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Home Travel Guide Travel Guide Topics Island Capers Exploring Santa Catalina Island

Exploring Santa Catalina Island

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Island Capers
Exploring Catalina Island


    For hundreds of years, Chumash Indians canoed across twenty-two miles of open ocean to an island off the Southern California coast. Their rewards were not only the beauty of rugged yellow and green cliffs veiled behind a dreamlike mist, but also some of the finest fishing in what is still today a pristine marine environment. If your family prefers tepees to hotels and ocean kelp “forests” to swimming pools, a snorkel and camp adventure on Santa Catalina Island is waiting for you.
    Your first glimpse of sea life is likely to be a pod of porpoises jumping the waves of the catamaran that skims across the channel from the mainland reaching Avalon Harbor in about an hour. Watching the activity at the harbor as you arrive will give you an idea of what your adventure might hold: scuba divers go out on boats to dive sites, kayakers paddle between sail boats and yachts, and children rent snorkeling equipment on the green pier.
    As you walk one and a half miles up Avalon Canyon Road past horse stables and the old Chicago Cubs training field, you can't miss Hermit Gulch Campground nestled in a canyon just below Wrigley Memorial and Botanical Gardens. The campground is dotted with tepees that will inspire the imagination of anyone who has ever dreamed of living in America when the rivers ran crystal clear and the bison roamed free as they still do on the interior of the island. Equipment rentals, toilets, coin operated hot showers, fire rings, picnic tables, barbecue pits, and group campfire activities make this campsite perfect for families. If you're carrying a lot of your own gear, you can catch a taxi or a tram from the city plaza to the campground.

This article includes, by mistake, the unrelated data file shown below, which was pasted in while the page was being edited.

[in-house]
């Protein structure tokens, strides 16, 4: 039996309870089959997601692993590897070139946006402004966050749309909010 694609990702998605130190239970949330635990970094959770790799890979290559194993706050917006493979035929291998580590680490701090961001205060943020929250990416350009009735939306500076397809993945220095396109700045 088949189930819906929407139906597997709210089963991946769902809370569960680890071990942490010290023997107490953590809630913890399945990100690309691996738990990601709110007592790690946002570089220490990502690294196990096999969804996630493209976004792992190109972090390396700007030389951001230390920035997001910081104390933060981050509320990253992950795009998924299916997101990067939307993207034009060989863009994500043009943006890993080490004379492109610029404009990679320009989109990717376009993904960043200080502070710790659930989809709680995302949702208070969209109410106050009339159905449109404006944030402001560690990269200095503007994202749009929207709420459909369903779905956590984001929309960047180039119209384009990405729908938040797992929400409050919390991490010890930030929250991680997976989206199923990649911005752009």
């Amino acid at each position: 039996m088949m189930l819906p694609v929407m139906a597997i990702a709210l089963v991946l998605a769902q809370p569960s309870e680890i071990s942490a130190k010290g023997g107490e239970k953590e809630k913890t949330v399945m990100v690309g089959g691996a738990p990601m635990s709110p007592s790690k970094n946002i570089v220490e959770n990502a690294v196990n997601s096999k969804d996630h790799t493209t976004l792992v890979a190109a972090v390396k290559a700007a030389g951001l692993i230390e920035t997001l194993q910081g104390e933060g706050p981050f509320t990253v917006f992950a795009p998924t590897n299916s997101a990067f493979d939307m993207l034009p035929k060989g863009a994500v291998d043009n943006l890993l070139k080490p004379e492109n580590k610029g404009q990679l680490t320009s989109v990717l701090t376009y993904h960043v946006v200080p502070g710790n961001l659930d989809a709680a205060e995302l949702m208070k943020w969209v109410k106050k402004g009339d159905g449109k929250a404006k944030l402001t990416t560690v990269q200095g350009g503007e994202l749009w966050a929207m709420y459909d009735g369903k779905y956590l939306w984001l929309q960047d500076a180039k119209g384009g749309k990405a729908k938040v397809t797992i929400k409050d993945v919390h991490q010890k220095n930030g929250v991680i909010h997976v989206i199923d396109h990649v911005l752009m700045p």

Being on the leeward side of the island, Avalon is protected from rough waves making it an ideal place for both beginner and advanced snorkelers. Lover's Cove is a marine sanctuary free of scuba divers and fishermen. A nearby glass bottom boat feeds fish, turning the cove into a colorful aquarium. Ecstatic children come nose to nose with neon orange garibaldi fish, lavender sea urchins, colorful snails under translucent green kelp fronds, and schooling silver jack mackerel.  
    On the other side of Avalon, the landmark octagonal Casino building with its red tiled roof and white stucco walls gleams in the sun. Scuba divers and snorkelers slide into the clear water directly off Casino Point into a fascinating underwater park alive with some of the finest kelp forests in the world. More advanced snorkelers may encounter bat rays, pink and black striped sheephead, bright yellow and red gorgonian coral and an incredible diversity of sea life along the artificial reef.   
    Research the island before you set out by reading Secret Seas or Last of the Bluewater Hunters by Carlos Eyeles, renowned free-diver and Catalina enthusiast. These books may inspire your family to charter a boat or participate in a guided kayak snorkel tour to discover less frequented sites.

Getting There:
Catalina Express departing San Pedro or Long Beach Harbor
 800-805-9201
Catalina Flyer departing Newport Harbor (949)673-5245

Camping and Equipment Rental:
Hermit Gulch Campground
 (310) 510-TENT

Ocean Sports Rental Shops:
Wet Sport Rentals (310) 510-2229; Catalina Scuba Luv 800-262-DIVE; Descanso Beach Ocean Sports (310) 510-1226

For additional information, point your browser to www.catalina.com.
 
--by MaryAnn Mahajan

 

Where are Tricia and Marla?


Tricia and Marla climbed these steps to this magnificent temple. Where are Tricia and Marla?
Click here to find out. 

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